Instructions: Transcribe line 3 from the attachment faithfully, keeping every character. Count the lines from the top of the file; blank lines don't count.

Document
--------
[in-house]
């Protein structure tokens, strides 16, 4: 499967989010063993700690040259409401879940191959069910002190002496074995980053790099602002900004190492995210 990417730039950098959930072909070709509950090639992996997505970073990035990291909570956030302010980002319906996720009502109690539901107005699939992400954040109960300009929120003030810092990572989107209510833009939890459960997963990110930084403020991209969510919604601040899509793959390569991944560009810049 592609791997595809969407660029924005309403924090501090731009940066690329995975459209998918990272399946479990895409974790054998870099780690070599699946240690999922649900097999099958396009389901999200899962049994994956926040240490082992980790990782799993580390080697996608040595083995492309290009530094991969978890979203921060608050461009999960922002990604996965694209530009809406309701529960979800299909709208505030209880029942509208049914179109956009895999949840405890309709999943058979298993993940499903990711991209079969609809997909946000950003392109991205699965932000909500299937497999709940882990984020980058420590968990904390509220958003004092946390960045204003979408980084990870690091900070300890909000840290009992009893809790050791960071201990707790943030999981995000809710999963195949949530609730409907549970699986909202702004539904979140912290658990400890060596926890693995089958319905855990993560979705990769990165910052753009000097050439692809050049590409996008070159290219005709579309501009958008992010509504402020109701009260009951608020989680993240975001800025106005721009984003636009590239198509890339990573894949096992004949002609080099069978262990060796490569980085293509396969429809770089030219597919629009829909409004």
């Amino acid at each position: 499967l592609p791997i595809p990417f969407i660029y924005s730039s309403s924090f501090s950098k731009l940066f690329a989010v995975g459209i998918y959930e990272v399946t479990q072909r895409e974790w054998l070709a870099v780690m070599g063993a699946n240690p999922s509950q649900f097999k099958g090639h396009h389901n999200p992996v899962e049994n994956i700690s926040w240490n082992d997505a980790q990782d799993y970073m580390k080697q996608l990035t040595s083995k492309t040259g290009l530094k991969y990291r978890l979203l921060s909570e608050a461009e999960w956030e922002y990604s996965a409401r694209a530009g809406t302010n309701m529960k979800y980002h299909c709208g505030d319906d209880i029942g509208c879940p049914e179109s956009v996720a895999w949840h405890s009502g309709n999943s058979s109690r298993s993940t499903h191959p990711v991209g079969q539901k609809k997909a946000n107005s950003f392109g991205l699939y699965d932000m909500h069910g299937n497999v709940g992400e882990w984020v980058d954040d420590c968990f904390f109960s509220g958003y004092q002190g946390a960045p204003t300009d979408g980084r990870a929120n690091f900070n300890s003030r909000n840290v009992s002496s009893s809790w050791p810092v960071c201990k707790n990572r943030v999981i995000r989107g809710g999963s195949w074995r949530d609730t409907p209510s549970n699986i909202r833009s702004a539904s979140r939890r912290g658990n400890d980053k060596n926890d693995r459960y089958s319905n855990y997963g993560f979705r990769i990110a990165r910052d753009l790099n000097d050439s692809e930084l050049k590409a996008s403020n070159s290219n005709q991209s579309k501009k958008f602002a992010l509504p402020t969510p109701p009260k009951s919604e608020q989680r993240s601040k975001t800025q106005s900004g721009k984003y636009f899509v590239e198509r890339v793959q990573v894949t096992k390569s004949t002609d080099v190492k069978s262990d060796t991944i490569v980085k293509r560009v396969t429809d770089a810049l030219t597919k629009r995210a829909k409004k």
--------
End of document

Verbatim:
């Amino acid at each position: 499967l592609p791997i595809p990417f969407i660029y924005s730039s309403s924090f501090s950098k731009l940066f690329a989010v995975g459209i998918y959930e990272v399946t479990q072909r895409e974790w054998l070709a870099v780690m070599g063993a699946n240690p999922s509950q649900f097999k099958g090639h396009h389901n999200p992996v899962e049994n994956i700690s926040w240490n082992d997505a980790q990782d799993y970073m580390k080697q996608l990035t040595s083995k492309t040259g290009l530094k991969y990291r978890l979203l921060s909570e608050a461009e999960w956030e922002y990604s996965a409401r694209a530009g809406t302010n309701m529960k979800y980002h299909c709208g505030d319906d209880i029942g509208c879940p049914e179109s956009v996720a895999w949840h405890s009502g309709n999943s058979s109690r298993s993940t499903h191959p990711v991209g079969q539901k609809k997909a946000n107005s950003f392109g991205l699939y699965d932000m909500h069910g299937n497999v709940g992400e882990w984020v980058d954040d420590c968990f904390f109960s509220g958003y004092q002190g946390a960045p204003t300009d979408g980084r990870a929120n690091f900070n300890s003030r909000n840290v009992s002496s009893s809790w050791p810092v960071c201990k707790n990572r943030v999981i995000r989107g809710g999963s195949w074995r949530d609730t409907p209510s549970n699986i909202r833009s702004a539904s979140r939890r912290g658990n400890d980053k060596n926890d693995r459960y089958s319905n855990y997963g993560f979705r990769i990110a990165r910052d753009l790099n000097d050439s692809e930084l050049k590409a996008s403020n070159s290219n005709q991209s579309k501009k958008f602002a992010l509504p402020t969510p109701p009260k009951s919604e608020q989680r993240s601040k975001t800025q106005s900004g721009k984003y636009f899509v590239e198509r890339v793959q990573v894949t096992k390569s004949t002609d080099v190492k069978s262990d060796t991944i490569v980085k293509r560009v396969t429809d770089a810049l030219t597919k629009r995210a829909k409004k």